Friday, July 8, 2011

Devastating genetics: Laminopathies

Structure of the nuclear lamina. Source: Coutinho et al. CC2.0

Laminopathies are genetic conditions caused by defects in lamin A/C, commonly caused by mutations in LMNA and other genes. The lamins make up the protein matrix adjacent to the inner nuclear membrane. Thus, laminopathies are a type of nuclear envelopathy. 

Nuclear envelopathies

The nuclear envelope is an important structure in the eukaryotic cell. It not only partitions the nucleus from the rest of the cell, but it has also been found in recent years to be involved in mitotic processes. The nuclear envelope is composed of the two-layer nuclear membrane and nuclear pore structures – all of which require proteins. Defects in the genes encoding these proteins have been termed nuclear envelopathies.

In 2005, Somech et al. wrote an extensive review of what was known about nuclear envelopathies at the time for the journal Pediatric Research. At that time, four proteins were known to be mutated in these diseases: emerin, lamin A/C, lamin B receptor, and MAN1, a lamin-associated protein encoded by the LEMD3 gene. By 2009, defects in the SUN proteins had also been implicated in disrupted nuclear position, and the ZMPST24 gene, which encodes a protein that processes lamin A, had been implicated in lamin-associated disorders.



The most well known nuclear envelopathies are laminopathies. The lamins form the lamina, a complex of intermediate filaments under the inner nuclear membrane that connect nuclear pore complexes. Some researchers, such as Broers et al. in 2006, differentiate laminopathies from nuclear envelopathies, defining the envelopathies as defects in the inner nuclear membrane and nuclear pore complex only. Laminopathies result in numerous types of disorders, at least a dozen that have been named and recognized, including premature aging, muscular dystrophy, lipodystrophy, and cardiovascular disorders.

Emerin is encoded by the EMD gene. Defects in this gene are now termed emerinopathies. Defects in EMD and LMNA cause similar muscular dystrophic disorders. Defects in the lamin B receptors (encoded by the LMNB gene) cause chromatin disorders in blood granulocytes, termed Pelger-Huet anomaly.


Other nuclear envelope defects

Other recent additions to the list of nuclear envelope defects are the SYNE1 gene, encoding Nesprin-1 and causing cerebellar ataxia; TOR1A gene encoding TorsinA and causing dystonia; AAAS gene encoding Aladin and causing triple-A syndrome; and defects in the nuclear pore complex. The nuclear pore defects, called nucleoporinopathies, are related to Nup155, Nup62, and RanBP2, causing atrial fibrillation, infantile striatal necrosis, and acute necrotizing encephalopathy, respectively. Work in mice has also indicated that mitotic arrest deficient (MAD) proteins, which are associated with the nuclear pore, may cause defects in mitosis, allowing tumor cell growth.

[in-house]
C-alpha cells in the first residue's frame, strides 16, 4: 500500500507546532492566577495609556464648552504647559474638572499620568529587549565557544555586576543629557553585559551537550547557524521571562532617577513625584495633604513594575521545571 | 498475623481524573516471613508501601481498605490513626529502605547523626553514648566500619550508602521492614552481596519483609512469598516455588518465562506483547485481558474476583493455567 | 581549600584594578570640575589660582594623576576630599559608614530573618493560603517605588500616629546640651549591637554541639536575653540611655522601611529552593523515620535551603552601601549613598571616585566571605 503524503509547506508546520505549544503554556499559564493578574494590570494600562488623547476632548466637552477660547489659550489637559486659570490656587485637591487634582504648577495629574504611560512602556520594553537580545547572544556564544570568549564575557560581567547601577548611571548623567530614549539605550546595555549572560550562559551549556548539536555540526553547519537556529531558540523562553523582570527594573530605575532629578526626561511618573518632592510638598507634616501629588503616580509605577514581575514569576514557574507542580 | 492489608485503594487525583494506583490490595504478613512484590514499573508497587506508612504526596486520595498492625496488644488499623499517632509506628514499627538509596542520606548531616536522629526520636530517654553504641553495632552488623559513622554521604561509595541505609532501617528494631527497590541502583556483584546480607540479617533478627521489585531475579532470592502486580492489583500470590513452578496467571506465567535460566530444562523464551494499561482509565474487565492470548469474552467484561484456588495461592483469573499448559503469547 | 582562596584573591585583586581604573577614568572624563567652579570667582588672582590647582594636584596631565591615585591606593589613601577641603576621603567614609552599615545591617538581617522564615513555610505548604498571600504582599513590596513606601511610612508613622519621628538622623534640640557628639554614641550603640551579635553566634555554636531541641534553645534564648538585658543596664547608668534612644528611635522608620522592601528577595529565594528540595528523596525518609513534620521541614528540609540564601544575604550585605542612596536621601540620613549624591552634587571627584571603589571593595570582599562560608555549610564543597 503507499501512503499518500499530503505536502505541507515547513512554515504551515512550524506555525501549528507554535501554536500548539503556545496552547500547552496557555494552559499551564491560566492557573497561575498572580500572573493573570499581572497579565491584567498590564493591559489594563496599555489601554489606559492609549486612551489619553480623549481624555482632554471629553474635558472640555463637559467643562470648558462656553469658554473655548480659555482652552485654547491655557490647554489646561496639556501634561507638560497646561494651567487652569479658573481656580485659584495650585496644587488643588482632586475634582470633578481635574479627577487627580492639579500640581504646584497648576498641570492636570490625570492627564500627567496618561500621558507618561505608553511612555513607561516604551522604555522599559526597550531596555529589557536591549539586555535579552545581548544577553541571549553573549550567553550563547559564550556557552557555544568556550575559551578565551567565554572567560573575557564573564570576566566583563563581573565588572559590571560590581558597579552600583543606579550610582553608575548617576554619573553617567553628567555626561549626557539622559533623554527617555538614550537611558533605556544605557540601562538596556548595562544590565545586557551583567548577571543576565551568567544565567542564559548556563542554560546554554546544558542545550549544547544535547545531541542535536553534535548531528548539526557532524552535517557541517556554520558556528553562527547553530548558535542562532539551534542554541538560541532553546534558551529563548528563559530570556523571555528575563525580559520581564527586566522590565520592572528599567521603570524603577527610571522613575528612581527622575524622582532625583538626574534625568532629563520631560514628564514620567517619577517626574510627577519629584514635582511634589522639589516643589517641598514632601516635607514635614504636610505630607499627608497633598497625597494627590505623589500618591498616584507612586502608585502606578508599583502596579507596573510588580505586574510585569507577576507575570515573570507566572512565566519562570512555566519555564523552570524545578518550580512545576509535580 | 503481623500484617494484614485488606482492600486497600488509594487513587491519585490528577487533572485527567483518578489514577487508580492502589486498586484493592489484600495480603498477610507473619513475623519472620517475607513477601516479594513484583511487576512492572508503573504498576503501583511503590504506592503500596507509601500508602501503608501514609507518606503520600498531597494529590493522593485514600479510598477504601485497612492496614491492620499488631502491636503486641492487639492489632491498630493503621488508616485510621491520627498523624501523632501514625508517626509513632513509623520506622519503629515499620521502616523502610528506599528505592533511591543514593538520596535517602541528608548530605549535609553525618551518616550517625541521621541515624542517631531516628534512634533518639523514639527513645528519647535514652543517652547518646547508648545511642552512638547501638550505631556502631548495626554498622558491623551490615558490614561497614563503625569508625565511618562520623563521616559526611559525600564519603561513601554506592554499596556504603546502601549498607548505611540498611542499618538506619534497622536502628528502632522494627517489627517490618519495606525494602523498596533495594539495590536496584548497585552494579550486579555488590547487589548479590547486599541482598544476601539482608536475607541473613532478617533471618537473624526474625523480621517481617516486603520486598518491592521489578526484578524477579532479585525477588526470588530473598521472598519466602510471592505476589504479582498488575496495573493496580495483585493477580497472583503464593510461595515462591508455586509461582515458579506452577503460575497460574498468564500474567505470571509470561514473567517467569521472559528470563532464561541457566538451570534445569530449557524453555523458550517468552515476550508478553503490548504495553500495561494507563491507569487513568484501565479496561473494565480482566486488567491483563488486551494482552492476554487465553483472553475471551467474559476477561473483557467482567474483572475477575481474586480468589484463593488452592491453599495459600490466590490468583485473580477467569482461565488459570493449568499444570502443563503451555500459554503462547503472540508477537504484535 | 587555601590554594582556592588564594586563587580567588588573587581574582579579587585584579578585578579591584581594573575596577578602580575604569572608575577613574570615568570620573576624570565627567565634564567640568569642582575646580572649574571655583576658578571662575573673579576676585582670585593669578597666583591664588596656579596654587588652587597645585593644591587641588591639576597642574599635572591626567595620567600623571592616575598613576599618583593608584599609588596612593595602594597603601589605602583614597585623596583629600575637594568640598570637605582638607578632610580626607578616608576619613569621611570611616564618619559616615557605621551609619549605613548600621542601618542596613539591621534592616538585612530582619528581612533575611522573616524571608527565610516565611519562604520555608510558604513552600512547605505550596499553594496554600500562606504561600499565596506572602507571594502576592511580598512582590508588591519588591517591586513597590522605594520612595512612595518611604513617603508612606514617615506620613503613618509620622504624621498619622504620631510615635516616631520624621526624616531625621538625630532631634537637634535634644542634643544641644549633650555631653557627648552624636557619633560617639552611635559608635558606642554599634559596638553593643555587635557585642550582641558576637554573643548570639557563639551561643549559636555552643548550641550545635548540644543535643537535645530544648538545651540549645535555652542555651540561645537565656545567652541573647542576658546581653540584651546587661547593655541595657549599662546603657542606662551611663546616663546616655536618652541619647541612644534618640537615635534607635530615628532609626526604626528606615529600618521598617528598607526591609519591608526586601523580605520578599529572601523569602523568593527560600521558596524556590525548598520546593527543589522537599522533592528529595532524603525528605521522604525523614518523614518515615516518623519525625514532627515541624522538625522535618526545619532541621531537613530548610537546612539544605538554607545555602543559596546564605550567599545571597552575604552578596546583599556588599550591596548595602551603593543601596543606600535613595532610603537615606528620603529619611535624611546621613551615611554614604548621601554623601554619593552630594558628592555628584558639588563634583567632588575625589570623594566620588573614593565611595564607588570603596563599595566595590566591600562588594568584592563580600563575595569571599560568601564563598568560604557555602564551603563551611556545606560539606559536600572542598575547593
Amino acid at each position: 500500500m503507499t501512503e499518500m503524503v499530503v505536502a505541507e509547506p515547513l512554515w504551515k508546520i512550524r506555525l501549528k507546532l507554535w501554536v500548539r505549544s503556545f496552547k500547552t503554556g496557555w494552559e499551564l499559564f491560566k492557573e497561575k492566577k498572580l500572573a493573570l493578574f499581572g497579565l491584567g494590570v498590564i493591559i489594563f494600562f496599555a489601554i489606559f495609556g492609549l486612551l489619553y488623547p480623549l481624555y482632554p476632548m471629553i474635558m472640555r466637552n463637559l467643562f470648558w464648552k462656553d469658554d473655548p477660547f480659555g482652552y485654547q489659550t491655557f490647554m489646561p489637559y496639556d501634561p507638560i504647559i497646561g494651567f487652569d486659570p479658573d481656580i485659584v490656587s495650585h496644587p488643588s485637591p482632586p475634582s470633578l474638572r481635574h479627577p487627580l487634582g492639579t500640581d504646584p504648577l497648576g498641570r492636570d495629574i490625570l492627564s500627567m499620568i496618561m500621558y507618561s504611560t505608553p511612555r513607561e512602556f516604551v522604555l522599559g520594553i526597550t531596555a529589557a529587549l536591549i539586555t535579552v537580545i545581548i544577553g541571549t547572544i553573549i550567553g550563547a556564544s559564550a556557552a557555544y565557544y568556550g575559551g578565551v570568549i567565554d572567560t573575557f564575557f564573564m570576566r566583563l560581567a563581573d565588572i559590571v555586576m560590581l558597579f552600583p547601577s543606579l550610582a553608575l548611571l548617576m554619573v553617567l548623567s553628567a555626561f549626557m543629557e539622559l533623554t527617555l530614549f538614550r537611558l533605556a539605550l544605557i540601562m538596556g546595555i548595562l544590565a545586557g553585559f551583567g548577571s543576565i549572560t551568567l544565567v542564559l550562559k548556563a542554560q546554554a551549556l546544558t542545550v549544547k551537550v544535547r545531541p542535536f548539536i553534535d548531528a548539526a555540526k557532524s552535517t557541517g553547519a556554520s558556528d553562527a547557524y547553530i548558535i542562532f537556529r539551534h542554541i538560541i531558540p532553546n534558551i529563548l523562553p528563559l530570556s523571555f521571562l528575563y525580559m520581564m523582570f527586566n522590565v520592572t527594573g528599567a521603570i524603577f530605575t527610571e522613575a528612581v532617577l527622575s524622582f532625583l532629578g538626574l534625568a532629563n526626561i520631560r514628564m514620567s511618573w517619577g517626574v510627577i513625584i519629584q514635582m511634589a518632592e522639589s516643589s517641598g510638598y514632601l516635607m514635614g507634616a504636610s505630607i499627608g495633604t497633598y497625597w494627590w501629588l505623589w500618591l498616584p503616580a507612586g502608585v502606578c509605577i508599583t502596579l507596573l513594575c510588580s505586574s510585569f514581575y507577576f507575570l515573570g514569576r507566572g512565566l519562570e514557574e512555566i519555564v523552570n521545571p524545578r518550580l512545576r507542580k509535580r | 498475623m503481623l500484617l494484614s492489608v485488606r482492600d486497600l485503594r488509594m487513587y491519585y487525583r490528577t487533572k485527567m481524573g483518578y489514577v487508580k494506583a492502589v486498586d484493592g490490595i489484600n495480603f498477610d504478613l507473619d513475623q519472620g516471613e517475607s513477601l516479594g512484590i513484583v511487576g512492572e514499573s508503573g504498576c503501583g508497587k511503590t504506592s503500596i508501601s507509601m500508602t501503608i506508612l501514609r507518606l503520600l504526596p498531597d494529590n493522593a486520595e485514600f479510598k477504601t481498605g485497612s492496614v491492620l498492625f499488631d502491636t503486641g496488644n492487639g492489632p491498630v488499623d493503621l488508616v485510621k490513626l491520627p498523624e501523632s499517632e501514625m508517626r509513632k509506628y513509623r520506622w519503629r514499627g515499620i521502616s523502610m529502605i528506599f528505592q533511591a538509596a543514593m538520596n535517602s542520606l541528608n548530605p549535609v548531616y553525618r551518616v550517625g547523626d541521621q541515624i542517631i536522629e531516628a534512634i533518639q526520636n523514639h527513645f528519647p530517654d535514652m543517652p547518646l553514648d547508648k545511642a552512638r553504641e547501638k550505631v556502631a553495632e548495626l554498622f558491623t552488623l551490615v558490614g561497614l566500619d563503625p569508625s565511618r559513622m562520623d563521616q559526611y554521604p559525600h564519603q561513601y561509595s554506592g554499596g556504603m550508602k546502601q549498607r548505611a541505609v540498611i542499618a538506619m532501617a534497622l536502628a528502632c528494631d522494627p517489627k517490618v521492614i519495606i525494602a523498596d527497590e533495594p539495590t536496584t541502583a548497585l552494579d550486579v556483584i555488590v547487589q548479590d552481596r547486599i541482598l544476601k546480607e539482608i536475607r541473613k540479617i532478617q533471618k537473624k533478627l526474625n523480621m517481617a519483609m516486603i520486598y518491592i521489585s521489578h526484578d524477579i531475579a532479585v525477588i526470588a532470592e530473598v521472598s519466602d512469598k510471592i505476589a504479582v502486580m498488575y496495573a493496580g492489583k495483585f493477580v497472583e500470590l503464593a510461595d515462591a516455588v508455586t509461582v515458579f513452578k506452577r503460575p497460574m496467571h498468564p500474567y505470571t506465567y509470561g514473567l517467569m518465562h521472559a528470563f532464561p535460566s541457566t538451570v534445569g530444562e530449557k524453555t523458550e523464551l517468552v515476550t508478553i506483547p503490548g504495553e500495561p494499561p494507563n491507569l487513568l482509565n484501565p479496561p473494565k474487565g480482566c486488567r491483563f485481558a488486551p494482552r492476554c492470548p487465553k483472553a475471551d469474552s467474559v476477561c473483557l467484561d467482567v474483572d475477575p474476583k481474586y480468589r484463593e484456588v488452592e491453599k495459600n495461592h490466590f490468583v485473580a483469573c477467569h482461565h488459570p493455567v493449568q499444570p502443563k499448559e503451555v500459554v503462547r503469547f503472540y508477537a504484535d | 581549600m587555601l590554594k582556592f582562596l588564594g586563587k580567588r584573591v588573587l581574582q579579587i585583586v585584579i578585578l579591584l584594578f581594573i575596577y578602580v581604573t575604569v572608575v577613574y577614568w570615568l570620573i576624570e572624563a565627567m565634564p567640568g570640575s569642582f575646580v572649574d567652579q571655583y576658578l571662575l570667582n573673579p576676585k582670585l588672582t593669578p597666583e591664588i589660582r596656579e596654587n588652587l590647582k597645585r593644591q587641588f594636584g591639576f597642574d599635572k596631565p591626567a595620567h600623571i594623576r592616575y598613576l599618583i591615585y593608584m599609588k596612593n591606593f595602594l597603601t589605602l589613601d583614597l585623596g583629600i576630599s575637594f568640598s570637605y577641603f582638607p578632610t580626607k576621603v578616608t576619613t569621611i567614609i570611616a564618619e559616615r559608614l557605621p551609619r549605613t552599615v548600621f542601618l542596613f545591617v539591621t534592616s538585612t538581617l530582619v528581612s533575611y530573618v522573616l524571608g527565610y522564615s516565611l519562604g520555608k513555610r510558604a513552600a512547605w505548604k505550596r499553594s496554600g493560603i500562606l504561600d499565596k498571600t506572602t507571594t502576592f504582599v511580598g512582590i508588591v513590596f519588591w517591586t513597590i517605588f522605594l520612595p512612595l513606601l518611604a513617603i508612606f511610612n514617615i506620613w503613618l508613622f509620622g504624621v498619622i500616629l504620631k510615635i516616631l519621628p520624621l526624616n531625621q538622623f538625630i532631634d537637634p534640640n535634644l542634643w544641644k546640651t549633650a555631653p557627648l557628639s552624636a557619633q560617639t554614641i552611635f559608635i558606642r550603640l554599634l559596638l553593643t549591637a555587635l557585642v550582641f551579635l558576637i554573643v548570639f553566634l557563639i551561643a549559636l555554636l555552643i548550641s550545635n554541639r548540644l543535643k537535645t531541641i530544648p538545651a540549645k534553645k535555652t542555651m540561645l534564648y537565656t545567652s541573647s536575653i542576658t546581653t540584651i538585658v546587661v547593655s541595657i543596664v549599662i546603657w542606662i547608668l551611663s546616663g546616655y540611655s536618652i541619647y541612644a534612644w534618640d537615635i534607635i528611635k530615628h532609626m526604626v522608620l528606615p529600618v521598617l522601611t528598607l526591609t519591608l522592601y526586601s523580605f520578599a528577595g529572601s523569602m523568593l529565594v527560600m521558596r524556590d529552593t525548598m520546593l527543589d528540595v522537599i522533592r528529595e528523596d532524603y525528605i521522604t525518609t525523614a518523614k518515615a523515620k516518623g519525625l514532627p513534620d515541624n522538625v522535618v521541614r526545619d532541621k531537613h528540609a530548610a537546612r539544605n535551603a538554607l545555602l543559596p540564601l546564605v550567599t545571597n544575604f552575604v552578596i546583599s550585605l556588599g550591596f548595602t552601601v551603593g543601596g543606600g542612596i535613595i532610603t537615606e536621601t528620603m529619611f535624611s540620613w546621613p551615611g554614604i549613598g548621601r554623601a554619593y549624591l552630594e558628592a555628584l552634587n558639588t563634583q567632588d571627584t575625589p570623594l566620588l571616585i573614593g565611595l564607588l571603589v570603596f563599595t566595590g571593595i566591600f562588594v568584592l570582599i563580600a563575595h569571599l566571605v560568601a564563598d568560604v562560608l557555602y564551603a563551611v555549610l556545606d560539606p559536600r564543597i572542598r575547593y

Nuclear envelopathies are congenital defects, and as such require consultation with a genetic counselor for treatment options. Some of the mutations are inherited, yet others are de novo mutations (occurring spontaneously prior to or during embryological development). Genetic testing can pinpoint the exact cause of suspected nuclear envelopathy in many cases, but research is ongoing as to the best diagnosis and treatment options.

Mutations in LMNA

Mutations in the LMNA gene result in destabilization of the nuclear envelope, disrupted chromatin structure, and interrupted gene expression. The gene encodes three protein isoforms, so mutations can have a broad range of effects, specific tissues or more generalized, depending on the exact mutation, and the list includes progeria, muscular dystrophy, Charcot-Marie-Tooth, and lipodystrophy.

Laminopathies are genetic disorders caused by mutations in the lamin family of nuclear proteins, lamin A/C. The LMNA gene encodes several lamin proteins, which are classified as type V intermediate filaments and make up the nuclear membrane. The various disorders include types of muscular dystrophy, progeria, lipodystrophy, and other diseases affecting the skeleton and heart muscle, each manifesting due to a particular mutation. The disorders are rare, with each mutation being even more rare, but they can be dominant or recessive, autosomal or X-linked, and inherited or de novo. DNA testing is offered by some facilities for these disorders.

Primary laminopathies

LMNA maps to chromosome 1q21 or q22, depending on the reference, and has twelve exons. Alternative splicing allows multiple isoforms of lamin A, including lamin C. Mutations in a gene sequence involve the addition or removal of nucleotides (insertions and deletions), as well as changes in the nucleotide present at a given position (point mutations). Genomic mutations may or may not affect the protein sequence, length, structure, and/or function. The Universal Mutation Database notes 408 different LMNA mutations identified in 1601 subjects, with 266 protein variants of lamin A/C.

The first mutation causing a laminopathy was identified in autosomal dominant Emery-Dreifuss muscular dystrophy in 1999. Since that time, multiple LMNA mutations have been identified in patients with this disorder, including missense mutations, splice site mutations, insertions, and deletions. The National Institutes of Health Genetics Reference notes that more than 100 mutations have been identified in patients with Emery-Dreifuss, most affecting the protein sequence.

Over the past 12 years, numerous other mutation-disorder associations have been made, sometimes in as few as a single patient:

  • Limb girdle muscular dystrophy - allelic variation on chromosome 1q11-q21 encompassing missense, codon deletion, and splice site mutations, with at least six different mutations identified
  • Autosomal dominant dilated cardiomyopathy and conduction-system disease - five missense mutations translating to protein changes, four affecting the helical-rod domain of lamin A/C and one affecting the lamin C tail
  • Autosomal recessive (type 2B1) Charcot-Marie-Tooth disease - homozygous R298C mutation (arginine replaced by cysteine at position 298 in the amino acid sequence of the protein)
  • Dunnigan type familial partial lipodystrophy - R482Q or codon R486